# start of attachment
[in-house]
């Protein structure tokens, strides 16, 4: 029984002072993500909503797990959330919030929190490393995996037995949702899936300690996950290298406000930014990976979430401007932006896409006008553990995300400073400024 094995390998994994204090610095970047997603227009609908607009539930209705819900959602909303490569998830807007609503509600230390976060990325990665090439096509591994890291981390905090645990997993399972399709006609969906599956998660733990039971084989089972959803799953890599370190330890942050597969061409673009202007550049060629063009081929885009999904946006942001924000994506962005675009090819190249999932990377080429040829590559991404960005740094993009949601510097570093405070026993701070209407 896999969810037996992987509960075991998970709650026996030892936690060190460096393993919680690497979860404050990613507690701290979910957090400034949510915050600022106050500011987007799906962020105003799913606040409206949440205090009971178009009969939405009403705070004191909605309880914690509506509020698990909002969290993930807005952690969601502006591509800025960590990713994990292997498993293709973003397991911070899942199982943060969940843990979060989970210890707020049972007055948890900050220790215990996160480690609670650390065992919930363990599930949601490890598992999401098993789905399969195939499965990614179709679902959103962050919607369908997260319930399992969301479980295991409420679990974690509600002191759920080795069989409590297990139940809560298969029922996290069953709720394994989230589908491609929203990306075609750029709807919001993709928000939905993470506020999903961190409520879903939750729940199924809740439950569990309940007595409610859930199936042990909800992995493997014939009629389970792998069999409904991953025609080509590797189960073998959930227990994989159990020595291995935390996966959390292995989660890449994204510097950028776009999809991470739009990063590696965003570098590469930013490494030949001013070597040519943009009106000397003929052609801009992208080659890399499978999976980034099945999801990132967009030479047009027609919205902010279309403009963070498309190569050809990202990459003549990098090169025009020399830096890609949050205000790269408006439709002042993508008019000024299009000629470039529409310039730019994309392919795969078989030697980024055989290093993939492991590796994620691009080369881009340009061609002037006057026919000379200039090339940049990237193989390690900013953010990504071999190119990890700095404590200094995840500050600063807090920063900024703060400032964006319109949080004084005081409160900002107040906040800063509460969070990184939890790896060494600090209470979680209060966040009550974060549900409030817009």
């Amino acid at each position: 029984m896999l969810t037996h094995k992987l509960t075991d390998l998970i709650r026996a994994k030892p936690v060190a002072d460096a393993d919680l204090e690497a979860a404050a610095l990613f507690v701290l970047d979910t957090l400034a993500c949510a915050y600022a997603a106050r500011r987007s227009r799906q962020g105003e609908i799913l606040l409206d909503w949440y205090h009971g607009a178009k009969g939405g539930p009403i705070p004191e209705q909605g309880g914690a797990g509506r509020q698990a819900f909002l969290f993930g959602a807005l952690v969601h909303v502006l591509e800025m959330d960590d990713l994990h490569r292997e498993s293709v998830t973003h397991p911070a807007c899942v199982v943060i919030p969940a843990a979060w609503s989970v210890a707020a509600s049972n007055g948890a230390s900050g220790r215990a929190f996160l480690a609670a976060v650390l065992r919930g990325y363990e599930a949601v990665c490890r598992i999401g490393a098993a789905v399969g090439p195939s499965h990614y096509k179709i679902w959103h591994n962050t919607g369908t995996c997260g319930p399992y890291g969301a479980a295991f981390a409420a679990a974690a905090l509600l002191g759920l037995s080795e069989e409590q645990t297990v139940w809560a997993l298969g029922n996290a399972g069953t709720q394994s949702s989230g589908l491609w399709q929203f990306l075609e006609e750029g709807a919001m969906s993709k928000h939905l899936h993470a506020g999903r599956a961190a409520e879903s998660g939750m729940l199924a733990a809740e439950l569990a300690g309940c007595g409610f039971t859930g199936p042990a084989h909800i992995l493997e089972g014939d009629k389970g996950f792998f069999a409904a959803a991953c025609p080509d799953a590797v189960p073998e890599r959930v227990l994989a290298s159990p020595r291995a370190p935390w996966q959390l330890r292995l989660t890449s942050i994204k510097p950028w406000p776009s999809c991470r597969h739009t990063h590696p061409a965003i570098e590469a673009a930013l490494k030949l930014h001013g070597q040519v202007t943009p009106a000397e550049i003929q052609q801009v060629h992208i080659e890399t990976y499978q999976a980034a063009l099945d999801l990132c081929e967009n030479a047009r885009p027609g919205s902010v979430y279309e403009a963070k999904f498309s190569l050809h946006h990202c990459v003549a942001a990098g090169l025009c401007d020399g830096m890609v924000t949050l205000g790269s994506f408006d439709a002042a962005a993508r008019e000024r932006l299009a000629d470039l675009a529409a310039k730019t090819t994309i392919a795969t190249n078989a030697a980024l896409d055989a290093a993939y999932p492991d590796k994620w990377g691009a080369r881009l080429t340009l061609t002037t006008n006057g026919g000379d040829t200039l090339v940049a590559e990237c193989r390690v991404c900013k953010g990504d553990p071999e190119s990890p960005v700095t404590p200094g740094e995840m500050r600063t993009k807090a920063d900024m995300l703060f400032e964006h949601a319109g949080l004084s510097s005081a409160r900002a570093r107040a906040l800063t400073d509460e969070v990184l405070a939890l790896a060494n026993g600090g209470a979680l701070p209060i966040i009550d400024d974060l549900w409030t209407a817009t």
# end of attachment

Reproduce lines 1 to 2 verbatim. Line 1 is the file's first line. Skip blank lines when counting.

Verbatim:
[in-house]
């Protein structure tokens, strides 16, 4: 029984002072993500909503797990959330919030929190490393995996037995949702899936300690996950290298406000930014990976979430401007932006896409006008553990995300400073400024 094995390998994994204090610095970047997603227009609908607009539930209705819900959602909303490569998830807007609503509600230390976060990325990665090439096509591994890291981390905090645990997993399972399709006609969906599956998660733990039971084989089972959803799953890599370190330890942050597969061409673009202007550049060629063009081929885009999904946006942001924000994506962005675009090819190249999932990377080429040829590559991404960005740094993009949601510097570093405070026993701070209407 896999969810037996992987509960075991998970709650026996030892936690060190460096393993919680690497979860404050990613507690701290979910957090400034949510915050600022106050500011987007799906962020105003799913606040409206949440205090009971178009009969939405009403705070004191909605309880914690509506509020698990909002969290993930807005952690969601502006591509800025960590990713994990292997498993293709973003397991911070899942199982943060969940843990979060989970210890707020049972007055948890900050220790215990996160480690609670650390065992919930363990599930949601490890598992999401098993789905399969195939499965990614179709679902959103962050919607369908997260319930399992969301479980295991409420679990974690509600002191759920080795069989409590297990139940809560298969029922996290069953709720394994989230589908491609929203990306075609750029709807919001993709928000939905993470506020999903961190409520879903939750729940199924809740439950569990309940007595409610859930199936042990909800992995493997014939009629389970792998069999409904991953025609080509590797189960073998959930227990994989159990020595291995935390996966959390292995989660890449994204510097950028776009999809991470739009990063590696965003570098590469930013490494030949001013070597040519943009009106000397003929052609801009992208080659890399499978999976980034099945999801990132967009030479047009027609919205902010279309403009963070498309190569050809990202990459003549990098090169025009020399830096890609949050205000790269408006439709002042993508008019000024299009000629470039529409310039730019994309392919795969078989030697980024055989290093993939492991590796994620691009080369881009340009061609002037006057026919000379200039090339940049990237193989390690900013953010990504071999190119990890700095404590200094995840500050600063807090920063900024703060400032964006319109949080004084005081409160900002107040906040800063509460969070990184939890790896060494600090209470979680209060966040009550974060549900409030817009």